Last month, he created a flutter after claiming that someone was trying to sabotage his expedition by slicing the fixed rope on the summit ridge of Everest. The allegation was refuted, and the government issued a stern press statement saying Nims would be investigated for ‘disseminating misinformation with the intention of getting popularity’.

Since The New York Times story came out, Nims Purja has lost most of his sponsors and there are questions about the future of his outfitting company. 

More scandals

Paul Shah Sandeep Lamichhane
Paul Shah (left) and Sandeep Lamichhane (right)

Nims Purja’s case has raised questions about other fit and famous Nepalis like cricketer Sandeep Lamichhane and actor Paul Shah, both of whom have been accused of raping underage women. The Times article coincided with the Patan High Court acquitting Lamichhane, 23, of rape due to ‘lack of evidence’ a month ahead of the T20 World Cup.

The Cricket Association of Nepal (CAN) then promptly lifted its ban on Lamichhane but he tried and failed twice to get a US visa. He could not play in the earlier games of the tournament, but made it to the matches in  the West Indies this week. 

Nepali diaspora fans who flew to St Vincent and the Grenadines gleefully welcomed Lamichhane because most regard him as a key player in Team Nepal. The International Cricket Council (ICC) singled out Lamichhane ahead of the 2018 Cricket World Cup Qualifiers as a player to look out for, and he became the captain of the national team at only 21.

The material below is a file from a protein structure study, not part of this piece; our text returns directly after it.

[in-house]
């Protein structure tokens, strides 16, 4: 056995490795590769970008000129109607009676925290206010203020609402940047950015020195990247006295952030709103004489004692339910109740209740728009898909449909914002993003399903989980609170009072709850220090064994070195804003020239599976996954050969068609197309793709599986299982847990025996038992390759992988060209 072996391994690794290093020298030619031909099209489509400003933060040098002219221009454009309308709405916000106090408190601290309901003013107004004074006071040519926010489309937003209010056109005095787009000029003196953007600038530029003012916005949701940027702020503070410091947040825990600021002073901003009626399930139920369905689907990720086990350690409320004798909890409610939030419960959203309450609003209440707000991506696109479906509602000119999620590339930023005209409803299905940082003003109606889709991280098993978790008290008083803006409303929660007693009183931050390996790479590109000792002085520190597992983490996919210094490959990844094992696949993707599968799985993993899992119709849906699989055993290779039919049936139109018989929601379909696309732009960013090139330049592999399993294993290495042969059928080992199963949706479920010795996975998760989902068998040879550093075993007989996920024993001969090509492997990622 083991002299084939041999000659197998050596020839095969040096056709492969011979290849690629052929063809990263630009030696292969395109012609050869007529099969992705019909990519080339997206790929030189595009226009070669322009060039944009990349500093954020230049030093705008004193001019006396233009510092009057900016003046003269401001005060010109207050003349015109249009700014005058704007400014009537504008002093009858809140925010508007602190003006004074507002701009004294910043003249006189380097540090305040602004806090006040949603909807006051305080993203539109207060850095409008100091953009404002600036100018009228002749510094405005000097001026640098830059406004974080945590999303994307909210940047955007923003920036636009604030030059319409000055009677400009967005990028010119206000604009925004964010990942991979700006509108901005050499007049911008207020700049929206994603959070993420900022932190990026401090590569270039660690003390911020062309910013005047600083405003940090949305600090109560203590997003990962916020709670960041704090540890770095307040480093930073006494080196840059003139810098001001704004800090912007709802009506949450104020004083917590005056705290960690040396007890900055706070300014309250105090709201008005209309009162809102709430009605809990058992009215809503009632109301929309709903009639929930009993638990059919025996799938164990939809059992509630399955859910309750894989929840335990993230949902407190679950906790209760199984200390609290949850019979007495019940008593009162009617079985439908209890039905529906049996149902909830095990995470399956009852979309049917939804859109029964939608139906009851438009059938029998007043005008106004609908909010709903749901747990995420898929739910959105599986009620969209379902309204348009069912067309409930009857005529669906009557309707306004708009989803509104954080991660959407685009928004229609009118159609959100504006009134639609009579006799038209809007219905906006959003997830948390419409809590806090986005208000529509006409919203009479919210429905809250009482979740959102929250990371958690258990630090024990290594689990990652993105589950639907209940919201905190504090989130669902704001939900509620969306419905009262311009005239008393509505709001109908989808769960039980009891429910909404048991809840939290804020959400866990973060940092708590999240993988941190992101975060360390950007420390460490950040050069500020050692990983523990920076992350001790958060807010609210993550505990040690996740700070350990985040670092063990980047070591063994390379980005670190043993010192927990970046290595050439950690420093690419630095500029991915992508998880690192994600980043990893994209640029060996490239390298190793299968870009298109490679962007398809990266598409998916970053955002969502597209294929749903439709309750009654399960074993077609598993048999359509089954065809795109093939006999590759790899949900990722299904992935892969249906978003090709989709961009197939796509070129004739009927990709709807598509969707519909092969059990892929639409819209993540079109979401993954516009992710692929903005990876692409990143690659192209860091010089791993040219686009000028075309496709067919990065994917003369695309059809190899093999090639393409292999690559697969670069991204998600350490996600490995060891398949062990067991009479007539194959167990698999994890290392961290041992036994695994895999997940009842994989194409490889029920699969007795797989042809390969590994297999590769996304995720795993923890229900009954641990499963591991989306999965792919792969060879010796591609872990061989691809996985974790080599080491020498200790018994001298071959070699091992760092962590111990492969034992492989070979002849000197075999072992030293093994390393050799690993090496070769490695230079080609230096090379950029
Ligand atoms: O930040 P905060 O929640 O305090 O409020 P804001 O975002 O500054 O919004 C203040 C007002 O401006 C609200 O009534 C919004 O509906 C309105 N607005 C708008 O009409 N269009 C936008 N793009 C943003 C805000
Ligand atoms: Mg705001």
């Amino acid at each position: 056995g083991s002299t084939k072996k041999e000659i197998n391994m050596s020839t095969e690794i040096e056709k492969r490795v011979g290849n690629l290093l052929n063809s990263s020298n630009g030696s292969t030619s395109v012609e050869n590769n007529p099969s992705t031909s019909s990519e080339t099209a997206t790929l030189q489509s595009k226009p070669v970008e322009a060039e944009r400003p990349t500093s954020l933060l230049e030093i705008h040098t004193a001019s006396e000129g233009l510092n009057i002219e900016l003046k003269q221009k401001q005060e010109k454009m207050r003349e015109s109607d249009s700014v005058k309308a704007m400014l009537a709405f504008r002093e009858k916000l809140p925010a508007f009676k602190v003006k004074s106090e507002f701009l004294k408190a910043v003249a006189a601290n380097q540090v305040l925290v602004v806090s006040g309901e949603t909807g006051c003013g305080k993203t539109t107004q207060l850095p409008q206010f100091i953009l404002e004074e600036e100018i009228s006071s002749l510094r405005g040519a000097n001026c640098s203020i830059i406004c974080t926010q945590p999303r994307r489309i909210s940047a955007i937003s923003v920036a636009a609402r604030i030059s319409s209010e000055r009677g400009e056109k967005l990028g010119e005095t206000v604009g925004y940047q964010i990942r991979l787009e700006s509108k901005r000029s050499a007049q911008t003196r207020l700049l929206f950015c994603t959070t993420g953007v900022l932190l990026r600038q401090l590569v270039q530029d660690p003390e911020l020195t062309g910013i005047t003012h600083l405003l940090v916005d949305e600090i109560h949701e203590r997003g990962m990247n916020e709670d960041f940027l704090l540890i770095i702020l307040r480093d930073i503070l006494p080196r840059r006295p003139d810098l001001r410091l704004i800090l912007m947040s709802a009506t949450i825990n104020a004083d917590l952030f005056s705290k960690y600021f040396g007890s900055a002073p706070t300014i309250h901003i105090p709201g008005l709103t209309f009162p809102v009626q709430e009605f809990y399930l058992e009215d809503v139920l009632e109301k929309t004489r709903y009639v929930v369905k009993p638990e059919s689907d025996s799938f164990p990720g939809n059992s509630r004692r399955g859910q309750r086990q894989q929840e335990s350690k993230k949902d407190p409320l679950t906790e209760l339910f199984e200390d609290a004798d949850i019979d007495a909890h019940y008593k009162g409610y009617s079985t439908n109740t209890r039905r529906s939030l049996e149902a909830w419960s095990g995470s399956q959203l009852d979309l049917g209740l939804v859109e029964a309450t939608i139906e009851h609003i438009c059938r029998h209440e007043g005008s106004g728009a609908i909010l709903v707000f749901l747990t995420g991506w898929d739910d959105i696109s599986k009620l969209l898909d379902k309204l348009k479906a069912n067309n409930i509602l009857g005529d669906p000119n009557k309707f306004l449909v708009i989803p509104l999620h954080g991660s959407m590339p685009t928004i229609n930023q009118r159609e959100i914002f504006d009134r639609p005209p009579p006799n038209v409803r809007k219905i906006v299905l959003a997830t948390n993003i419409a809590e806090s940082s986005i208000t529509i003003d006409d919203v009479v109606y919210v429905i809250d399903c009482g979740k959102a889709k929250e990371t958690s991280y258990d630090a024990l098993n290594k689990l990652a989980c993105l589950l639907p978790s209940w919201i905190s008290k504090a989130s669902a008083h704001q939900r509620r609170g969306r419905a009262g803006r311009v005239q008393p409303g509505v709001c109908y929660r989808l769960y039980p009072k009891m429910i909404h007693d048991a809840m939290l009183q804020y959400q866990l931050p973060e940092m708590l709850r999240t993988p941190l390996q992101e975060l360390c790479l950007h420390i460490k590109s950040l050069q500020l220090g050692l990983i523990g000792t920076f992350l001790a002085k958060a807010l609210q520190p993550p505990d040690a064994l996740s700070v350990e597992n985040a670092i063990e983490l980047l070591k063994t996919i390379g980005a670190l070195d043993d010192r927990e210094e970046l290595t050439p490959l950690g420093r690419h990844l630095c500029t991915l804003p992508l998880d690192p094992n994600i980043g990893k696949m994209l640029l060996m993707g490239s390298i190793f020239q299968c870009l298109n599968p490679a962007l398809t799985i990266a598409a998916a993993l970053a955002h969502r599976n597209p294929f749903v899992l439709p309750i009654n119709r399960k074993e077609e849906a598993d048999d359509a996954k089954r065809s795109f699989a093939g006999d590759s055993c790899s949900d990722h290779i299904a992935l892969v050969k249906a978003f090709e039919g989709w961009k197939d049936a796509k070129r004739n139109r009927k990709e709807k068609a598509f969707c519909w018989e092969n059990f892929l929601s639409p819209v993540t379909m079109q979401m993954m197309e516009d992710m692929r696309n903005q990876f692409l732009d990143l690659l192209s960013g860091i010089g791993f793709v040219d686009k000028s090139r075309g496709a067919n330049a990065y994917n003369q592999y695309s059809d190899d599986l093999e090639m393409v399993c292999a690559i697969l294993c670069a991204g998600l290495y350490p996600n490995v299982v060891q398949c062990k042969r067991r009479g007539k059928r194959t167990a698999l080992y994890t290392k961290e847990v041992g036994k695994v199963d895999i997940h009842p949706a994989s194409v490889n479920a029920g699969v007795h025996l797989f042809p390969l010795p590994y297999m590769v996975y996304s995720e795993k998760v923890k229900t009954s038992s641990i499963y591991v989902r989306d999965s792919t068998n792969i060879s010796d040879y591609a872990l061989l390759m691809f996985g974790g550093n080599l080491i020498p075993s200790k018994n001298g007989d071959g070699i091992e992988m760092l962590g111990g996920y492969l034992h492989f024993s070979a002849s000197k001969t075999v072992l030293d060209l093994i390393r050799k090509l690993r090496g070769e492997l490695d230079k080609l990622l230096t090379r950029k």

He was taken into judiciary custody in October 2022 for the alleged rape of a minor. He called the accusations defamatory. In January 2023, the Patan High Court let him out on bail on condition he would not leave the country. A month later, the Supreme Court lifted the ban and allowed Lamichanne to participate in the UAE Tri-Nation Series.

Meanwhile the identity of the girl was leaked, subjecting her and the family to online harassment and threats from fans. Many accused the girl of extortion while others were convinced it was consensual. 

In December 2023, the Kathmandu District court found Lamichhane guilty of rape, but not the rape of a minor. It felt that Gaushala-26 (code name) lied about her age. The court dismissed school reports showing she was 17, and took her birth certificate stating she was 18 at the time as authentic.

In May 2024, Lamichhane’s lawyers appealed at the Patan High Court which overturned the earlier verdict, clearing the way for him to play in the current World Cup.

Lamichanne now stands cleared of all charges. His participation in the team, and Nepal’s better than expected performance at the games has overshadowed the debate about his hasty acquittal. 

Many cheerleaders on social media platforms support Lamichhane and trolled those who say this is a clear case of justice taking a backseat in favour of national glory.

Another celebrity to be charged for molestation of a minor and who served time only to be mysteriously acquitted is actor Paul Shah. Much like Lamichanne's supporters, Shah’s fans trolled his accuser. Shah is now back shooting one film after another while co-stars sing praises of him.  

While MP Rajendra Bajgain called on banning Puja from the country, for tarnishing Nepal's image and making the Himalayas a safe place for women again, the development of Lamichhane and Shah's case show the bleak reality of the preservation of national image at the face of justice.